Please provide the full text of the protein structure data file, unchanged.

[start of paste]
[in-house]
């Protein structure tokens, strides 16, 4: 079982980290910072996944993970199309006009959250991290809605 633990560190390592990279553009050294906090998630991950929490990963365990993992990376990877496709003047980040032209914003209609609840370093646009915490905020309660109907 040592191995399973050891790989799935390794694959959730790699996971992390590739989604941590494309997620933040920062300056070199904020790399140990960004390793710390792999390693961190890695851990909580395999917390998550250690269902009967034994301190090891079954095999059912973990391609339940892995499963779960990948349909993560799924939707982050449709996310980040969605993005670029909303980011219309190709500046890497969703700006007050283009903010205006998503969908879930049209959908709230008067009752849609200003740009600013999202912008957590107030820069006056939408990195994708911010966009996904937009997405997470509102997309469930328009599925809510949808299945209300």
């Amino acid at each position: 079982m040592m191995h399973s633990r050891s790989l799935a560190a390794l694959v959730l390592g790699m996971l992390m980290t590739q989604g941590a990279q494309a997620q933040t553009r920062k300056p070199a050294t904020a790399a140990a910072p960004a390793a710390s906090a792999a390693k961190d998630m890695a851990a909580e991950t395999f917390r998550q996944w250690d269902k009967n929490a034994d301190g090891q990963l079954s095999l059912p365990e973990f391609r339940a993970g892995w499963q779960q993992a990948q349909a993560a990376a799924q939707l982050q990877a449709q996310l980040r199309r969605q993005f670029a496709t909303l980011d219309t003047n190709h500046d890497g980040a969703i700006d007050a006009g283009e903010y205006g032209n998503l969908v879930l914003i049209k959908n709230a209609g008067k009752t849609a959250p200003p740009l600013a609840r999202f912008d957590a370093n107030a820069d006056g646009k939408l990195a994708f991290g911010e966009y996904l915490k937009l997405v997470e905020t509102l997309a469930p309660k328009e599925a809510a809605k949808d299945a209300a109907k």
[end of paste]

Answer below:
[in-house]
């Protein structure tokens, strides 16, 4: 079982980290910072996944993970199309006009959250991290809605 633990560190390592990279553009050294906090998630991950929490990963365990993992990376990877496709003047980040032209914003209609609840370093646009915490905020309660109907 040592191995399973050891790989799935390794694959959730790699996971992390590739989604941590494309997620933040920062300056070199904020790399140990960004390793710390792999390693961190890695851990909580395999917390998550250690269902009967034994301190090891079954095999059912973990391609339940892995499963779960990948349909993560799924939707982050449709996310980040969605993005670029909303980011219309190709500046890497969703700006007050283009903010205006998503969908879930049209959908709230008067009752849609200003740009600013999202912008957590107030820069006056939408990195994708911010966009996904937009997405997470509102997309469930328009599925809510949808299945209300």
């Amino acid at each position: 079982m040592m191995h399973s633990r050891s790989l799935a560190a390794l694959v959730l390592g790699m996971l992390m980290t590739q989604g941590a990279q494309a997620q933040t553009r920062k300056p070199a050294t904020a790399a140990a910072p960004a390793a710390s906090a792999a390693k961190d998630m890695a851990a909580e991950t395999f917390r998550q996944w250690d269902k009967n929490a034994d301190g090891q990963l079954s095999l059912p365990e973990f391609r339940a993970g892995w499963q779960q993992a990948q349909a993560a990376a799924q939707l982050q990877a449709q996310l980040r199309r969605q993005f670029a496709t909303l980011d219309t003047n190709h500046d890497g980040a969703i700006d007050a006009g283009e903010y205006g032209n998503l969908v879930l914003i049209k959908n709230a209609g008067k009752t849609a959250p200003p740009l600013a609840r999202f912008d957590a370093n107030a820069d006056g646009k939408l990195a994708f991290g911010e966009y996904l915490k937009l997405v997470e905020t509102l997309a469930p309660k328009e599925a809510a809605k949808d299945a209300a109907k």